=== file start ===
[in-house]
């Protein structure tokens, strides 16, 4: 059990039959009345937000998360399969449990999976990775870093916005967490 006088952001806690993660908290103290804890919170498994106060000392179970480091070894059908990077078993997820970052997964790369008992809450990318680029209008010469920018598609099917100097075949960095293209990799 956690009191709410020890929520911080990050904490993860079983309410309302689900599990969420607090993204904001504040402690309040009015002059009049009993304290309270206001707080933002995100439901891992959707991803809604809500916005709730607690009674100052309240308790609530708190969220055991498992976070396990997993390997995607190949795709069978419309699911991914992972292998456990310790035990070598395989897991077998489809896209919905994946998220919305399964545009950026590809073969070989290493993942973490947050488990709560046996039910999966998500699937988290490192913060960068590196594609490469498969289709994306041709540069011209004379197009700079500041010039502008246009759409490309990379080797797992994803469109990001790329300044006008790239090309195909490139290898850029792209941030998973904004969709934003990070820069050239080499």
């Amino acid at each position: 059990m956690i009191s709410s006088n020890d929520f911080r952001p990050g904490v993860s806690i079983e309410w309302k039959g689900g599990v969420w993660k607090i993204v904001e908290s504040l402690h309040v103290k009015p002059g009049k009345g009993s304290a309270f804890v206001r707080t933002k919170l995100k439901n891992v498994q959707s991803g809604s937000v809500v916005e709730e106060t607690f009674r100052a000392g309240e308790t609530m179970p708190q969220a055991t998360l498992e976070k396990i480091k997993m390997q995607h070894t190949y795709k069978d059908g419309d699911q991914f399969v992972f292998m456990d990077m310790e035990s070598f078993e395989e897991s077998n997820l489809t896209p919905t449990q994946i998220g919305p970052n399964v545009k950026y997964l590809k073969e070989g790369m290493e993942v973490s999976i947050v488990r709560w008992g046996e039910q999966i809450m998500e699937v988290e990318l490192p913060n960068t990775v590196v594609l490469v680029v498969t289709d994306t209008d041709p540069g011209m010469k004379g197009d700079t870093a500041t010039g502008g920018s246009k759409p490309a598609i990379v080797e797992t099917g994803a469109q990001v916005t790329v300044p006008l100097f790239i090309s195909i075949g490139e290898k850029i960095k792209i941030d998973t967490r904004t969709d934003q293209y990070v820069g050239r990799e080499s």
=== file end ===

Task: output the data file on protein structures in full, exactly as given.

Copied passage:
[in-house]
């Protein structure tokens, strides 16, 4: 059990039959009345937000998360399969449990999976990775870093916005967490 006088952001806690993660908290103290804890919170498994106060000392179970480091070894059908990077078993997820970052997964790369008992809450990318680029209008010469920018598609099917100097075949960095293209990799 956690009191709410020890929520911080990050904490993860079983309410309302689900599990969420607090993204904001504040402690309040009015002059009049009993304290309270206001707080933002995100439901891992959707991803809604809500916005709730607690009674100052309240308790609530708190969220055991498992976070396990997993390997995607190949795709069978419309699911991914992972292998456990310790035990070598395989897991077998489809896209919905994946998220919305399964545009950026590809073969070989290493993942973490947050488990709560046996039910999966998500699937988290490192913060960068590196594609490469498969289709994306041709540069011209004379197009700079500041010039502008246009759409490309990379080797797992994803469109990001790329300044006008790239090309195909490139290898850029792209941030998973904004969709934003990070820069050239080499």
């Amino acid at each position: 059990m956690i009191s709410s006088n020890d929520f911080r952001p990050g904490v993860s806690i079983e309410w309302k039959g689900g599990v969420w993660k607090i993204v904001e908290s504040l402690h309040v103290k009015p002059g009049k009345g009993s304290a309270f804890v206001r707080t933002k919170l995100k439901n891992v498994q959707s991803g809604s937000v809500v916005e709730e106060t607690f009674r100052a000392g309240e308790t609530m179970p708190q969220a055991t998360l498992e976070k396990i480091k997993m390997q995607h070894t190949y795709k069978d059908g419309d699911q991914f399969v992972f292998m456990d990077m310790e035990s070598f078993e395989e897991s077998n997820l489809t896209p919905t449990q994946i998220g919305p970052n399964v545009k950026y997964l590809k073969e070989g790369m290493e993942v973490s999976i947050v488990r709560w008992g046996e039910q999966i809450m998500e699937v988290e990318l490192p913060n960068t990775v590196v594609l490469v680029v498969t289709d994306t209008d041709p540069g011209m010469k004379g197009d700079t870093a500041t010039g502008g920018s246009k759409p490309a598609i990379v080797e797992t099917g994803a469109q990001v916005t790329v300044p006008l100097f790239i090309s195909i075949g490139e290898k850029i960095k792209i941030d998973t967490r904004t969709d934003q293209y990070v820069g050239r990799e080499s």